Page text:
My mom went on a Victor Canning kick at her University Library, and raved about Mr. Finchley Goes to Paris so much that she bought a copy online. It was a print-on-demand, version, though, so it has a few typos and the ghastly habit of only capitalizing the first word in the book and chapter titles.
If I didn’t love the book, that might be more a fault of my own, as I tend to reserve “love” for books with family secrets and buried treasures and young romance. It was, however, delightfully charming and redeemed by a harmless middle-aged gentleman, precocious child, and Parisian setting.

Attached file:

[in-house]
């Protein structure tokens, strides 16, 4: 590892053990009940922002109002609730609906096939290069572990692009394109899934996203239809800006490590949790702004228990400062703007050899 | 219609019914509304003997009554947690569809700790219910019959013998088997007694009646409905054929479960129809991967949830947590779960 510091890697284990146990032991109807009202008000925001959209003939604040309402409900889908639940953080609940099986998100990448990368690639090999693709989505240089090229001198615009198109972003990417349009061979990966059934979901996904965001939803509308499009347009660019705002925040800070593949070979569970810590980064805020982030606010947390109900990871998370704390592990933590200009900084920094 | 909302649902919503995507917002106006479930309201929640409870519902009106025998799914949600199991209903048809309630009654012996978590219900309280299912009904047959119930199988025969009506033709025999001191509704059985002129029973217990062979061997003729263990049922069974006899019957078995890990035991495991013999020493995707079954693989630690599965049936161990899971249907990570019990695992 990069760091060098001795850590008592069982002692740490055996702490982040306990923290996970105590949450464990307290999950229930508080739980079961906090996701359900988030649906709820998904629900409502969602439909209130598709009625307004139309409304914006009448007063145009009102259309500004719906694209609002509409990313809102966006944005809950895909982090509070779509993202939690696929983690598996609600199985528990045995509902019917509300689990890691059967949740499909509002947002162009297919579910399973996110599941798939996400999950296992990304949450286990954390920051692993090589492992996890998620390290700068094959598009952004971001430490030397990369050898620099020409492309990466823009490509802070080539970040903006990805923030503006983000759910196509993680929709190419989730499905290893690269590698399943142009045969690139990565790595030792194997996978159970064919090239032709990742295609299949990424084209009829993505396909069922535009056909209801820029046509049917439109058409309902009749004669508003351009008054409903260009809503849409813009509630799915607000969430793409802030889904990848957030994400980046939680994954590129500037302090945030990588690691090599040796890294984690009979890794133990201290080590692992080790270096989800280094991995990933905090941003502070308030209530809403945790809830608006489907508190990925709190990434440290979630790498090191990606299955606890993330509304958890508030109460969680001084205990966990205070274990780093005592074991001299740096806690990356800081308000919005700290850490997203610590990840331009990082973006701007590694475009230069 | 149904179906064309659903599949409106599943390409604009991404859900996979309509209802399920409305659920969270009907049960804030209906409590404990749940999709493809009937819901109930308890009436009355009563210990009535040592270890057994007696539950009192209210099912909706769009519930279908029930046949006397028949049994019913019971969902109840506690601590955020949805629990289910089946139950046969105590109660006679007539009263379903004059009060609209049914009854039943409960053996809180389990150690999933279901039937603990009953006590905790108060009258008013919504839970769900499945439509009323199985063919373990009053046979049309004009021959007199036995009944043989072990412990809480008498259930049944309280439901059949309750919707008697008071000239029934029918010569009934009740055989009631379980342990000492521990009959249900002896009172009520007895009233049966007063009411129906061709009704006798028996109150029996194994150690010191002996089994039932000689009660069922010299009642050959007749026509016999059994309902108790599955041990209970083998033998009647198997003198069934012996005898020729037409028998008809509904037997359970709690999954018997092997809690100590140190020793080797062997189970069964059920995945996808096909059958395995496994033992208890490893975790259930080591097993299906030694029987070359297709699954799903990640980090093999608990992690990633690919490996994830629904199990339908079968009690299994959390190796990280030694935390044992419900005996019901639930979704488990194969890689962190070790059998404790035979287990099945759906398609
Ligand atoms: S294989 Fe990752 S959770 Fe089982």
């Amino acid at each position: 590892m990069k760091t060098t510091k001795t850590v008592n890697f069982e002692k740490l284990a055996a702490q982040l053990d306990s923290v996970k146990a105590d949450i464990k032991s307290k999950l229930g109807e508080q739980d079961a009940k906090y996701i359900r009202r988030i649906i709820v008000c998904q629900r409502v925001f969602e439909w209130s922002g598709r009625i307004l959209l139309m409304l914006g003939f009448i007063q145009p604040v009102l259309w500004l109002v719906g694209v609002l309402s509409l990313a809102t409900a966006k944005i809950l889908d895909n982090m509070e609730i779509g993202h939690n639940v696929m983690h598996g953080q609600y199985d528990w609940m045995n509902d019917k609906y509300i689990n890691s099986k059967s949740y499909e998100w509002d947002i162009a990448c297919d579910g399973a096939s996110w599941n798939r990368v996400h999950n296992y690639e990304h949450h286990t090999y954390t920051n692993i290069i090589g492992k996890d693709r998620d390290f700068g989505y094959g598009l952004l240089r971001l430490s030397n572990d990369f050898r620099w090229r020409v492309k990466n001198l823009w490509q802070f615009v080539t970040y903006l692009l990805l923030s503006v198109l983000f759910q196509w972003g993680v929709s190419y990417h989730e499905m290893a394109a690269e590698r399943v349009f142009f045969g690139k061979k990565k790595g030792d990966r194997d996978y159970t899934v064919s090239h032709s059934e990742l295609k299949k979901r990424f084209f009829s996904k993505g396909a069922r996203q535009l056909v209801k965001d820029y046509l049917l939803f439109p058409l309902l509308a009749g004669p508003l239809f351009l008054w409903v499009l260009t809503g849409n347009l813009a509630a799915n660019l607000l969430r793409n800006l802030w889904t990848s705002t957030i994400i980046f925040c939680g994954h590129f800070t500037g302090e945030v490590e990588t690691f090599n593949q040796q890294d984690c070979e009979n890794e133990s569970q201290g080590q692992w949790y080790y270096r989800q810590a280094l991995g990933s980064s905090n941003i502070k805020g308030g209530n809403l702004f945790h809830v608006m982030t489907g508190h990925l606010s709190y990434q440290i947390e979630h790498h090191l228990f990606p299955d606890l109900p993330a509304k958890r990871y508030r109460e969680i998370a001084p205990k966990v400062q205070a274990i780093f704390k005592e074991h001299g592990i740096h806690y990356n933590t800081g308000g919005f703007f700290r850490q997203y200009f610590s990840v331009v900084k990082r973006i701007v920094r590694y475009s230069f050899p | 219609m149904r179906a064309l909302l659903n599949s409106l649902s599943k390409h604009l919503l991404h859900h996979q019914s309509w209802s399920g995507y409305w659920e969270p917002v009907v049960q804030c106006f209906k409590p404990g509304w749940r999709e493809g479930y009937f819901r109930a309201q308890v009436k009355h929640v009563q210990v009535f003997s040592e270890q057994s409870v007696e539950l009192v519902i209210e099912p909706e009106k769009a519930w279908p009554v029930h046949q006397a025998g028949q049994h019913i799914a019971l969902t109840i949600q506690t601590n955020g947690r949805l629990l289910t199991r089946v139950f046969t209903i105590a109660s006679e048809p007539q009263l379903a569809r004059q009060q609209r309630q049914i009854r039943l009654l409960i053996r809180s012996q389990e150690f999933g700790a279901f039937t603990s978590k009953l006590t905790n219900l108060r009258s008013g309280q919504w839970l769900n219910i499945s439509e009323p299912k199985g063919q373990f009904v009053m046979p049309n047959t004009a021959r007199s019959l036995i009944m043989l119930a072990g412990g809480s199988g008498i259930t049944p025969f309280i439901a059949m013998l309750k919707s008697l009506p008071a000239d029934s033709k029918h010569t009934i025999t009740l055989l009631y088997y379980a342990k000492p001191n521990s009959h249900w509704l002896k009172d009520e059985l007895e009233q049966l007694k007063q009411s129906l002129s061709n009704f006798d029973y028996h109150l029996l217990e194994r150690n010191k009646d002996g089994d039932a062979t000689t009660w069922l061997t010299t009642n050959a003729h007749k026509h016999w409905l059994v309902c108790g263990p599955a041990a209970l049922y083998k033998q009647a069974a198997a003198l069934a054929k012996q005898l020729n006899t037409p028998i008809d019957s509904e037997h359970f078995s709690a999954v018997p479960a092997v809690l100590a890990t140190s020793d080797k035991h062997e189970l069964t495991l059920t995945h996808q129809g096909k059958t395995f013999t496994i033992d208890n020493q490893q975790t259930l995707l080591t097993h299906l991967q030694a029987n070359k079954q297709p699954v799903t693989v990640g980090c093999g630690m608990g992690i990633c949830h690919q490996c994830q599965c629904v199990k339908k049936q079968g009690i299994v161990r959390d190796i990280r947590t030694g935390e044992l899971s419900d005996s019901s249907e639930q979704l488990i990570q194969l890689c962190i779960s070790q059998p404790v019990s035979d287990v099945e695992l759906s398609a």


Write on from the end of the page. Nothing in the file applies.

Said gentleman is Mr. Finchley, and fate contrives to send him to said setting through the means of a his company having a client who refuses to travel to England, his housekeeper needing time off to visit a sick sister, and the object of his affections being seemingly unwilling to enter into something more than friendship.
Nothing on the trip goes as planned, however, and soon his lot is thrown in with that of said child, an orphaned street urchin named Robert who takes it upon himself to act as Mr. Finchley’s Parisian guide. Of course, lots of adventures ensue, in an episodic fashion, and of course, everything ends up with a happy ending.
This is actually the middle of three books featuring Mr. Finchley, which my mom had not realized, and the first book was actually the first book that Canning published, becoming a runaway best-seller. He is better known today for his thrillers.